Almost 50 years ago, after Congress passed Title IX to outlaw sex discrimination in higher education, universities created paths of recourse for survivors of campus sexual assault and harassment in an effort to create safe learning environments for all students. But change has been far too slow. A 2019 study by the Association of American Universities (AAU) shows that the occurrence of sexual harassment at universities has remained constant for the last 30 years.
The recent controversy at Harvard surrounding John Comaroff, a professor of anthropology and African and African American studies, underscores one of the changes that Congress ought to make if Title IX is to live up its promise. Universities should no longer assess harassment claims themselves, a practice that is rife with real or perceived conflicts of interest, and should instead bring in third-party investigators to probe allegations.
Harvard’s Title IX compliance goes beyond the law’s requirements; the university mandates sexual harassment training, offers ways to anonymously report abuse, and devotes an entire office to investigating allegations. After the allegations of sexual harassment against Comaroff surfaced, the university investigated, corroborating some of those allegations and placing him on unpaid leave earlier this year.
Then, however, on Feb. 8, three female graduate students who were dissatisfied with Harvard’s handling of the case sued the university, alleging the university had ignored a decade of sexual harassment and retaliation by Comaroff and allowed a system that “protects powerful faculty — and the university’s reputation — at students’ expense.”
Comaroff denies the allegations against him, and Harvard has rejected the criticism of its handling of the case.
The facts will, presumably, come out as the case goes forward, and it’s premature to judge whether Harvard did anything wrong. But it’s understandable why any student, at any university, would feel distrustful of an investigation carried out by an internal office, no matter how diligent that investigation may have been. And that’s ultimately a problem inherent in the law, not any particular college or university.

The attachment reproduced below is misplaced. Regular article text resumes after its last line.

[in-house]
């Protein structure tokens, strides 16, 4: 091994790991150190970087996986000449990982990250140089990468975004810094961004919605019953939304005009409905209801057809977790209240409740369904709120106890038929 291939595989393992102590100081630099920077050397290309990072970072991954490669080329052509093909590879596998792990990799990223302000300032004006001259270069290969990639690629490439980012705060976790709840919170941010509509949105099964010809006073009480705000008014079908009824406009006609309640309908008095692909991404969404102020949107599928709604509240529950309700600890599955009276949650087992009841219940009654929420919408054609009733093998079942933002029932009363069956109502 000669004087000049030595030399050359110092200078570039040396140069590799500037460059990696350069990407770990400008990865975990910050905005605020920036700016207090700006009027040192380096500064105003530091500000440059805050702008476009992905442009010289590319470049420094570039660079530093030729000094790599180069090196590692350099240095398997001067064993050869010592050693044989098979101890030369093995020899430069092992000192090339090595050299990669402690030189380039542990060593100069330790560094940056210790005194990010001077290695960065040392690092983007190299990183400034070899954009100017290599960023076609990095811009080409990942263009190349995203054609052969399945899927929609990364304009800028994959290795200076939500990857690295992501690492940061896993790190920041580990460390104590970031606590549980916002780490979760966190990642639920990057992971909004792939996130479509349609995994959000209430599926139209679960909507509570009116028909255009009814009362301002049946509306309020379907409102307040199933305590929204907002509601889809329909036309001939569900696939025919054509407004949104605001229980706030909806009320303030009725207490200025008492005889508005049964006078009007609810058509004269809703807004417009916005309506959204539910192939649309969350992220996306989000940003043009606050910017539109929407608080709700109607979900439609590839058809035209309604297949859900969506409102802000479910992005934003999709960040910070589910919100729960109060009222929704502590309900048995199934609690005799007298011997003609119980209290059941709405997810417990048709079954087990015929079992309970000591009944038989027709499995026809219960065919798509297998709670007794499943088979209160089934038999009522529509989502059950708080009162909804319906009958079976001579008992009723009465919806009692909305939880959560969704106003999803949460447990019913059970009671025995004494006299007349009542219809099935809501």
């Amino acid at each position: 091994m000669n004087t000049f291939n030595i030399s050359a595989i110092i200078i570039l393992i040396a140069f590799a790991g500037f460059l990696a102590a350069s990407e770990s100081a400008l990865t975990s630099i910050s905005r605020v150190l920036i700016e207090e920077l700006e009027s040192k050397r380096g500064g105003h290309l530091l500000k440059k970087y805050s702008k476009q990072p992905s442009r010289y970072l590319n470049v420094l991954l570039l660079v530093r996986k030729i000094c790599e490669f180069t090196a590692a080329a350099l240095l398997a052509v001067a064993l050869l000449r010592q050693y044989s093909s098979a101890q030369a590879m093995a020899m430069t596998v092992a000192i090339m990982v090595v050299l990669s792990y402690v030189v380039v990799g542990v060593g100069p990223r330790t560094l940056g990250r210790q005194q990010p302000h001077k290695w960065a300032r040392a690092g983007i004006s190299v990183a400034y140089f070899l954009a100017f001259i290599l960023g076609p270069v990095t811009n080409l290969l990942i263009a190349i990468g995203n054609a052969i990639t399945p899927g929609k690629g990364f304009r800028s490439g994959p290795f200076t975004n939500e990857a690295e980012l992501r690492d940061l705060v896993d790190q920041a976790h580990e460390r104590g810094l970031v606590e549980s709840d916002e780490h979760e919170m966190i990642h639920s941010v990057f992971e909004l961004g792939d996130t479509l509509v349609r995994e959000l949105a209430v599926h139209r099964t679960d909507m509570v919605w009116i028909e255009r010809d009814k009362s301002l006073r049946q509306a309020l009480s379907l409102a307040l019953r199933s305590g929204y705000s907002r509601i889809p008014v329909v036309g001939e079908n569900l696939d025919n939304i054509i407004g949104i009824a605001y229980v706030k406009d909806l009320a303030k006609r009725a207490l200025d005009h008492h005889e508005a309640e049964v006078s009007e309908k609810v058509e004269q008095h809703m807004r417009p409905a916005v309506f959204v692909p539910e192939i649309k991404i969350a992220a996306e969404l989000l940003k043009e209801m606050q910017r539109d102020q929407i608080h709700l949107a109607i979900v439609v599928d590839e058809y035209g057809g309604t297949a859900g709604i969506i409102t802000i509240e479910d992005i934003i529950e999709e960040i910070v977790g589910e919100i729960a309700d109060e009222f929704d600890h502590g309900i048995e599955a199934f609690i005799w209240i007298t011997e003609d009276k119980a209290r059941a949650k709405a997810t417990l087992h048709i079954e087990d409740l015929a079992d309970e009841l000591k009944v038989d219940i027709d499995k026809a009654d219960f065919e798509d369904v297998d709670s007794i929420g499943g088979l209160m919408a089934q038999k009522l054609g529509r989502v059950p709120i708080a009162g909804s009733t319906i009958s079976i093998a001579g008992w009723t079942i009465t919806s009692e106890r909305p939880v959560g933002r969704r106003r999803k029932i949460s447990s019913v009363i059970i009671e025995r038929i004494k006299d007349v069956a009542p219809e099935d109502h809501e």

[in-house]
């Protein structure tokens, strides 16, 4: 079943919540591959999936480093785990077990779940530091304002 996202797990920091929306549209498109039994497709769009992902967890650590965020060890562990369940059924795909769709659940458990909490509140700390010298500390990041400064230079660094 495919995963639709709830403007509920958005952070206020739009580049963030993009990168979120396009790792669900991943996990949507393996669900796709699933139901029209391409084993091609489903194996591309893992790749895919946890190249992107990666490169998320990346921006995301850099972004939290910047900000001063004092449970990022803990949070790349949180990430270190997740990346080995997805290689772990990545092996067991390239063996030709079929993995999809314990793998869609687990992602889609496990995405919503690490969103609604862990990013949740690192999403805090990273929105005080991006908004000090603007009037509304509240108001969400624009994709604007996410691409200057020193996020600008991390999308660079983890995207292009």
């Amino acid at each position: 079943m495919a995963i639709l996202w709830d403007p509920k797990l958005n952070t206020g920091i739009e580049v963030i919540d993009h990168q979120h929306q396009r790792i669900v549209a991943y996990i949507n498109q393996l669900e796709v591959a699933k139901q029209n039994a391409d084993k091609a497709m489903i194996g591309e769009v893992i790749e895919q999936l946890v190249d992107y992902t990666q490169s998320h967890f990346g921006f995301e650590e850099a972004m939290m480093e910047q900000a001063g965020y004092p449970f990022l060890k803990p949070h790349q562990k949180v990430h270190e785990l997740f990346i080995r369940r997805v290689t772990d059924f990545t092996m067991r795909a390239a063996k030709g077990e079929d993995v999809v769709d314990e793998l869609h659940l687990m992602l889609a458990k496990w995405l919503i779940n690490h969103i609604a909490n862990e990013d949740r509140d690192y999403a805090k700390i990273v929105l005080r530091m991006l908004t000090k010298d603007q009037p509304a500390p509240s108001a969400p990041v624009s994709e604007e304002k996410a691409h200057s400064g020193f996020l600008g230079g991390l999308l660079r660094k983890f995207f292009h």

Data show that women are more likely to be victims of sexual assault and harassment than men, and that queer and transgender students are especially vulnerable. Compared with graduate students, undergraduate students are more likely to experience sexual harassment, but graduate students are five times more likely than undergraduates to be harassed by staff or faculty members.
And for graduate students, the university is more than just a place to learn: It’s a workplace, where scholars begin their academic careers. Graduate students rely on professors for letters of recommendation for grants and research projects, mentoring, and introduction to their colleagues in the field. It is often difficult for graduate students to distance themselves from big names in the field, even if those academics have a bad reputation for personal behavior, without forgoing professional opportunities. A 2018 study shows the “halo effect” within academia, referring to the way graduates of prestigious programs get an advantage simply for having recognizable scholars as advisors.
The strong networks among colleagues and the ubiquitous threat of retaliation work together to create an environment ripe for coercion. The tenure system, which makes it extremely difficult to fire professors, also weakens accountability. A tenured position at a university is meant to bring freedom and security to professors. But one of its downsides is that some faculty members interpret that freedom as a carte blanche.
Title IX should be the institutional check against harassment, but it has a structural problem. Its offices are housed inside the school. Staffers are paid by the school, and they report to the school. In one lawsuit against a Michigan university, students say that those responsible for investigations have “turned a blind eye or were deliberately indifferent to reported sexual assaults.” Although complaints are supposed to be anonymous, that’s often impractical in small departments. Further complaints against Title IX investigations — some of which are mentioned in the suit against Harvard — include that officers disregard crucial testimony and witnesses, and that officers behave in a discouraging and confusing way when students file complaints.
In the past, Harvard has said that allowing third-party arbitration for Title IX and gender-based discrimination could “violate federal regulations.” If so, Congress should make it clear that appointing a neutral fact-finder is not only allowed but is also a good way to build confidence in the system for adjudicating complaints so that colleges and universities can finally deliver on Title IX’s promise of campuses free from discrimination and harassment.
Editorials represent the views of the Boston Globe Editorial Board. Follow us @GlobeOpinion.